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Updated by Joanna James on Mar 24, 2022
Headline for 5 Interesting Facts About Sigiriya – A story of a lion rock
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Joanna James Joanna James
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5 Interesting Facts About Sigiriya – A story of a lion rock

As far as tales of betrayal and grand feats go, the story of the Sigiriya rock may be right at the top of interesting ancient palaces with interesting backstories. This rock is found in Sri Lanka and was the home for a king who had made some questionable life choices.

1

A little background on the lion rock

This rock was actually used as the location for a citadel that could be used by King Kasyapa to rule the land between 477 to 495 CE. It was chosen for its location as one of the biggest viewpoints in the area and due to his fears of being attacked by the rightful heir to the throne, his brother. While this may be reminiscent of an arc on Game of Thrones, upon visiting the site you may wonder how it was even possible for this structure to exist.
One of the key advantages of the rock was that it offered an unobstructed view of the lay of the land so that encroaching armies could be easily spotted and warded off. This citadel is also said to have had the best luxuries that could be afforded to someone during that era, with massive pools and garden areas.

2

How tall is the rock?

The rock is approximately 200 metres tall but it is impossible to understand how tall the entire monolith may have been with the citadel atop it. Today, visitors will have to walk through winding staircases and climb up to 1200 steps in order to reach the top of the rock and explore the relics that remain.
If you are staying at a Kandalama hotel such as the Heritance Kandalama the staff may be able to help organize a trip first thing in the morning to beat the heat.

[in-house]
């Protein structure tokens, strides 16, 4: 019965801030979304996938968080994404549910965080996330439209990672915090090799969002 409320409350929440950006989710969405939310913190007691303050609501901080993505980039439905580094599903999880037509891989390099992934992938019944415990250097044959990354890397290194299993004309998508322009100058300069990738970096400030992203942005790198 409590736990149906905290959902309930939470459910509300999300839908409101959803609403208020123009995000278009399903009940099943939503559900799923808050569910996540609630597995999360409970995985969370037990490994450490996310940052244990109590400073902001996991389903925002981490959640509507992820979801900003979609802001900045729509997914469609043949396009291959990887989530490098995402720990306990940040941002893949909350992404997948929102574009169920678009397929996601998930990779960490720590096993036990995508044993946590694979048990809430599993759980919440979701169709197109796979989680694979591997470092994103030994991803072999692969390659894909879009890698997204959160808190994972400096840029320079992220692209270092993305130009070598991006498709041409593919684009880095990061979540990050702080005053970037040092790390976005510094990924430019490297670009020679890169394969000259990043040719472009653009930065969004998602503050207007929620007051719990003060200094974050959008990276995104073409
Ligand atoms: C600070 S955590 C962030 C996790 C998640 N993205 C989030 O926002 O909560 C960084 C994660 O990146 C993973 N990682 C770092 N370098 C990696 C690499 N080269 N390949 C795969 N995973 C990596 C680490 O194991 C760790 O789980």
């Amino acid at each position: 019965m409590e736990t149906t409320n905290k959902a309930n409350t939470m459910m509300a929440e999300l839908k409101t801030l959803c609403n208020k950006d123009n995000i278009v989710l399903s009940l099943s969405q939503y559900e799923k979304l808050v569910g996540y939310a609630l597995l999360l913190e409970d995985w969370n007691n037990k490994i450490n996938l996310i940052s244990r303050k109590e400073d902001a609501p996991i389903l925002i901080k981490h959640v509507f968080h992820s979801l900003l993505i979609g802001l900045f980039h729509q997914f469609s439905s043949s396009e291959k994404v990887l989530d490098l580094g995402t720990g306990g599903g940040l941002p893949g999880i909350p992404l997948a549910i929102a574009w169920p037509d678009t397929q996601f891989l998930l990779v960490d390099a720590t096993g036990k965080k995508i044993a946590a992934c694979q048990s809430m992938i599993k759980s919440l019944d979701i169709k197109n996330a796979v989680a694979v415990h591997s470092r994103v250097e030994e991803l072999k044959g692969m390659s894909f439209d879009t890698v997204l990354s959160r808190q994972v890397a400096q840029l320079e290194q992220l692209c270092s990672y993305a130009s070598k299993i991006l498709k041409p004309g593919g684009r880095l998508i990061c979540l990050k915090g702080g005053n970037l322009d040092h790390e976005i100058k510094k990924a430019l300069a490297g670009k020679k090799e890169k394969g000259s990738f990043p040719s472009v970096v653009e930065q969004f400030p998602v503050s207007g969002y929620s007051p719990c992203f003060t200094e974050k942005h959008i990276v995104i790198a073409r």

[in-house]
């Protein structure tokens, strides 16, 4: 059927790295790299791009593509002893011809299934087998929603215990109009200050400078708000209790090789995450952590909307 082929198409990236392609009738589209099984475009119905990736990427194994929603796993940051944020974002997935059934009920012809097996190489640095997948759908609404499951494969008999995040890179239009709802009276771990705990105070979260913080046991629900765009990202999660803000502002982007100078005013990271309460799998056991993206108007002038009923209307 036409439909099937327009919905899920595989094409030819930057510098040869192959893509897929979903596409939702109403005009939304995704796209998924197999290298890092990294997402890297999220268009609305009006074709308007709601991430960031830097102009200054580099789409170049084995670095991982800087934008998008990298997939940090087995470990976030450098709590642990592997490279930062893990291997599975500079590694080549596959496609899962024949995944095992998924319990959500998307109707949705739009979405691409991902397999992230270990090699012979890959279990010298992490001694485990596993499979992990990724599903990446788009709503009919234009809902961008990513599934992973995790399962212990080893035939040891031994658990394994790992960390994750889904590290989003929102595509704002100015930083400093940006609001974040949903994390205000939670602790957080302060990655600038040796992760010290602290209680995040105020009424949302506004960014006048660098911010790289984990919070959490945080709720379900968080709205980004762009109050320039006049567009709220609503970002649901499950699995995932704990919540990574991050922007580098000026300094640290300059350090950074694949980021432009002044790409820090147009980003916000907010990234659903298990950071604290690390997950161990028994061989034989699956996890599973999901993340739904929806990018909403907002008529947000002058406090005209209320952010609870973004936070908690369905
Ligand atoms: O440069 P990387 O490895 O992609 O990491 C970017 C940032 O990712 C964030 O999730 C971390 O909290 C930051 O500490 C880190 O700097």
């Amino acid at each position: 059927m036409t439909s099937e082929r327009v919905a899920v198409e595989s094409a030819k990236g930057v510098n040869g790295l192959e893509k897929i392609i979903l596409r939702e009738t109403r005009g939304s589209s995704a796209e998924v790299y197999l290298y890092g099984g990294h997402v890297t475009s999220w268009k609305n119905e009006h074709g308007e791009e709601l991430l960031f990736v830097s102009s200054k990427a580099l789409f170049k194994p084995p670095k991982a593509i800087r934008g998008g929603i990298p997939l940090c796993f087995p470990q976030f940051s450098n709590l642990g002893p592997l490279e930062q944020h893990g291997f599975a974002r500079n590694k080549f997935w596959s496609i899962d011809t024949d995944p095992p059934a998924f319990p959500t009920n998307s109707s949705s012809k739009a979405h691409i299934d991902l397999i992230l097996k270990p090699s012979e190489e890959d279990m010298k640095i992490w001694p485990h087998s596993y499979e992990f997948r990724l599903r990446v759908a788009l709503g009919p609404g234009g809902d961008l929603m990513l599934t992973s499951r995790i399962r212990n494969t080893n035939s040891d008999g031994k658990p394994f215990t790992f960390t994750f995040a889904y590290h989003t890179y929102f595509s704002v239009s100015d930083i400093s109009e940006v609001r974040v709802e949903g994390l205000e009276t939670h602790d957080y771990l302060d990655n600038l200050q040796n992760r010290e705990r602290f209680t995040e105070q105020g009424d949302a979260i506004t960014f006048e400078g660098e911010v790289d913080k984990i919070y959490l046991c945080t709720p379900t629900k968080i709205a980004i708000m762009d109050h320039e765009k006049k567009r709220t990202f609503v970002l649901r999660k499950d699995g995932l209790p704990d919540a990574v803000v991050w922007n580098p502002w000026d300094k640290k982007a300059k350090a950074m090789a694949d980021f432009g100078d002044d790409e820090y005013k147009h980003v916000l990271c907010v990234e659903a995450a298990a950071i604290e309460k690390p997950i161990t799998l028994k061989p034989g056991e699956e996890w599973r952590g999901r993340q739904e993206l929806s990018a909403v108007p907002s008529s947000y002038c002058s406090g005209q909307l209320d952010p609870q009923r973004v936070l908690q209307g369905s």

3

Who was King Kasyapa?

The story of King Kasyapa is not simple to unravel. From what is understood by historians, his life was a rollercoaster ride, to say the least. He was born to the non-royal concubine of the king and thus has no claim to the throne. However, he chose to fight against his father, imprison him, kill him and then place him in a wall to be his final resting place.

4

The history of the rock

It is a common belief that this rock was first used by King Kasyapa, however, the reality is that it was originally used as a monastery by Buddhist monks. Following his death, the rock was once again handed back to monks who used it until its abandonment in the 14th century.

5

The Mirror Wall of Sigiriya

One of the most remarkable aspects of the Sigiriya rock is that it contained a finely polished rock that was so smooth that the king could see his reflection as he walked by. There is also another interesting set of walls that are believed to have once been 140 metres long and 40 metres high, that was covered with frescoes of women. Moreover, the walls also contained what might have been the only instance of ancient graffiti, and has been analysed by archaeologist and historians alike with great interest.